Aortic Dissection - Topic Overview
What are the symptoms of aortic dissection? continued...
Other symptoms may include:
- Numbness and the inability to move the legs.
- Lack of pulse.
- Pale skin.
If you experience these symptoms, you should call 911 or other emergency services immediately.
Do not drive yourself as time is important and stress and movement should be reduced to a minimum. Do not try to take pain medicine or heart medicine. Taking aspirin with aortic dissections can be fatal.
If you witness a person become unconscious, call 911 or other emergency services and start cardiopulmonary resuscitation (CPR). The emergency operator can coach you on how to perform CPR.
How is aortic dissection diagnosed?
Your doctor will ask you questions about your symptoms, medical history, lifestyle, and family medical history and do a physical exam. He or she may ask if you have been hit hard in the chest or been in an automobile accident. Several specialists may see you.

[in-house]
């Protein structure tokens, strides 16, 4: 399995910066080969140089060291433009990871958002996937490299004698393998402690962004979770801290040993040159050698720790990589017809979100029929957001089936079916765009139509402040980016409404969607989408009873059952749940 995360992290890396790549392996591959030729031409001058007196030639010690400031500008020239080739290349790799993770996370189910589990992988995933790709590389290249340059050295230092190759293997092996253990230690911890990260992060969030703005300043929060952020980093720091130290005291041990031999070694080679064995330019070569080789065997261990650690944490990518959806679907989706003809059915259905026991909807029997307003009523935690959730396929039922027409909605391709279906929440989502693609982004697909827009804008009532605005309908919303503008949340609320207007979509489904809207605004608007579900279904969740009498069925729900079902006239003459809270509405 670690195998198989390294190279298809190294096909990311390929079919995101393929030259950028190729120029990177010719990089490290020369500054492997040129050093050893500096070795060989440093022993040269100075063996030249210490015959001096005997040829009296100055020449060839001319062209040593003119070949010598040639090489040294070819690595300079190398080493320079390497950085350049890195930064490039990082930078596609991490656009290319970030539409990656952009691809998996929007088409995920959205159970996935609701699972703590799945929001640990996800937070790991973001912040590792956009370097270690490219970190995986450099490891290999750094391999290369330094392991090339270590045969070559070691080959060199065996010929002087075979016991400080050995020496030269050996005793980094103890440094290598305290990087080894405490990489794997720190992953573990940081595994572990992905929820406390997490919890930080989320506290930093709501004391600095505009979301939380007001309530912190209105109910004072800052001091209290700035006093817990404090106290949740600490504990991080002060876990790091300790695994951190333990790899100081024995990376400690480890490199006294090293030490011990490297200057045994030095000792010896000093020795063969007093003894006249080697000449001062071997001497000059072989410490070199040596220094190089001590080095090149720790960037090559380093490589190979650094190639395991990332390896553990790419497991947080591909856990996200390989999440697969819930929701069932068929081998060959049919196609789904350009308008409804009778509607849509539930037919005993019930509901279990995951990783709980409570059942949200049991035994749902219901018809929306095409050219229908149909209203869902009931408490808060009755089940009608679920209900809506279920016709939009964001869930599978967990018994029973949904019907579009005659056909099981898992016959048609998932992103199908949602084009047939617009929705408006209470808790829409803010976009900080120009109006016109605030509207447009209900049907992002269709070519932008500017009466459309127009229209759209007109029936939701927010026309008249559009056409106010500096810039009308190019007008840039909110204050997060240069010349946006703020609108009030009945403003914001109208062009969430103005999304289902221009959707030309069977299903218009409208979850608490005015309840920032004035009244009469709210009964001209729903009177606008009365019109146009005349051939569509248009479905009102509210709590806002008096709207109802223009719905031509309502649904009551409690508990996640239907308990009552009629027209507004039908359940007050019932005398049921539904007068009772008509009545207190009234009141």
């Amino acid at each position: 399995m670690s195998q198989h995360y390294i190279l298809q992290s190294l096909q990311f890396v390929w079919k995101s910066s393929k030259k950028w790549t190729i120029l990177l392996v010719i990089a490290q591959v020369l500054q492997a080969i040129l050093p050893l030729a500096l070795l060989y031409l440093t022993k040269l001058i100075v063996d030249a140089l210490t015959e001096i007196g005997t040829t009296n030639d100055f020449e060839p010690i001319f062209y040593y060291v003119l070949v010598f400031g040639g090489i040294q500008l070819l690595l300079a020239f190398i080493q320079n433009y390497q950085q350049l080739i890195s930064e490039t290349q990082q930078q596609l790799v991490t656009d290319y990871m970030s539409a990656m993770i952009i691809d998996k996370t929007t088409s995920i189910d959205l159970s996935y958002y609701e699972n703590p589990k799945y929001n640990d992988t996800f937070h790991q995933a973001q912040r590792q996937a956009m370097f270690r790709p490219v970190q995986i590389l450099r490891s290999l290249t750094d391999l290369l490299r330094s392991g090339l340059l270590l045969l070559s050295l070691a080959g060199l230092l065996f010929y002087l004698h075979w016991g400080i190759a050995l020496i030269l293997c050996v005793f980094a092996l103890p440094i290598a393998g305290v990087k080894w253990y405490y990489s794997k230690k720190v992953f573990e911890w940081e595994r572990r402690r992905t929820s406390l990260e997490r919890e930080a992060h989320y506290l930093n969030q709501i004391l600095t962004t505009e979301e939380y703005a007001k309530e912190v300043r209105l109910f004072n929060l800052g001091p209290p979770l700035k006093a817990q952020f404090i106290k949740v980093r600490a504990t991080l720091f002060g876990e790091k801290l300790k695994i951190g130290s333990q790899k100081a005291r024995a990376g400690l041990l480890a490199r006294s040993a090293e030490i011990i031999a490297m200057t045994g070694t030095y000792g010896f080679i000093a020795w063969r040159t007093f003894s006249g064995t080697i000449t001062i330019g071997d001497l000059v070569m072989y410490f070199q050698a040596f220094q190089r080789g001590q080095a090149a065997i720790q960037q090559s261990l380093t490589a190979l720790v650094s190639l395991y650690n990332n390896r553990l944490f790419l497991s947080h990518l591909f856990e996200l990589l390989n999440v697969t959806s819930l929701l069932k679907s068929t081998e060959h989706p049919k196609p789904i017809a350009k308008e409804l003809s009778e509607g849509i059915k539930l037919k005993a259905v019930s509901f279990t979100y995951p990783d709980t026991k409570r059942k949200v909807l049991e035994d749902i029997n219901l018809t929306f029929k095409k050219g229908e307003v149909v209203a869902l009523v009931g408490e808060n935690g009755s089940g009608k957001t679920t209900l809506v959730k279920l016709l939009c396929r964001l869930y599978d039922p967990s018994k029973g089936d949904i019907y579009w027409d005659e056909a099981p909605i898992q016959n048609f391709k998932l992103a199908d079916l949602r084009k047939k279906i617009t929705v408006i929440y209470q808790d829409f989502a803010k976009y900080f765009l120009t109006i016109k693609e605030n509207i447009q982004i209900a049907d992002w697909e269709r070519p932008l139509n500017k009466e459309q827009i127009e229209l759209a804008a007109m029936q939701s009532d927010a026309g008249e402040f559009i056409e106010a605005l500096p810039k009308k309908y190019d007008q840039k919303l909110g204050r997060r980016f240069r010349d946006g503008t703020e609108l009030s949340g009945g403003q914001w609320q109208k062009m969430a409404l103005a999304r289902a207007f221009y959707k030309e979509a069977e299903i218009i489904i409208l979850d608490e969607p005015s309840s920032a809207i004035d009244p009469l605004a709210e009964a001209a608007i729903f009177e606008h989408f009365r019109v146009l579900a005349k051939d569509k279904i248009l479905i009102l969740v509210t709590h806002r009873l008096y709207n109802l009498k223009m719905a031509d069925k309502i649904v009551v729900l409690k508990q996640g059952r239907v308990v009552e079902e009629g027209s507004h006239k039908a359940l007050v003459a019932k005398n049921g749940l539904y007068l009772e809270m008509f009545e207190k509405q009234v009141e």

Your doctor will listen to your heart sounds with a stethoscope, take your pulse and evaluate your circulation, and evaluate your neurological status (nerve and brain function). As the symptoms of aortic dissection mimic many other conditions, you may need several tests.
If you have an aortic dissection, you may need:
How is aortic dissection treated?
The treatment of aortic dissection depends in part on where the dissection is located:
- Dissections involving the aorta where it goes up from the heart (with or without the arch) are known as type A dissections and are typically treated with surgery.
- Dissections involving the rest of the aorta are known as type B dissections. If there are no complications, type B dissections are typically treated with medicines.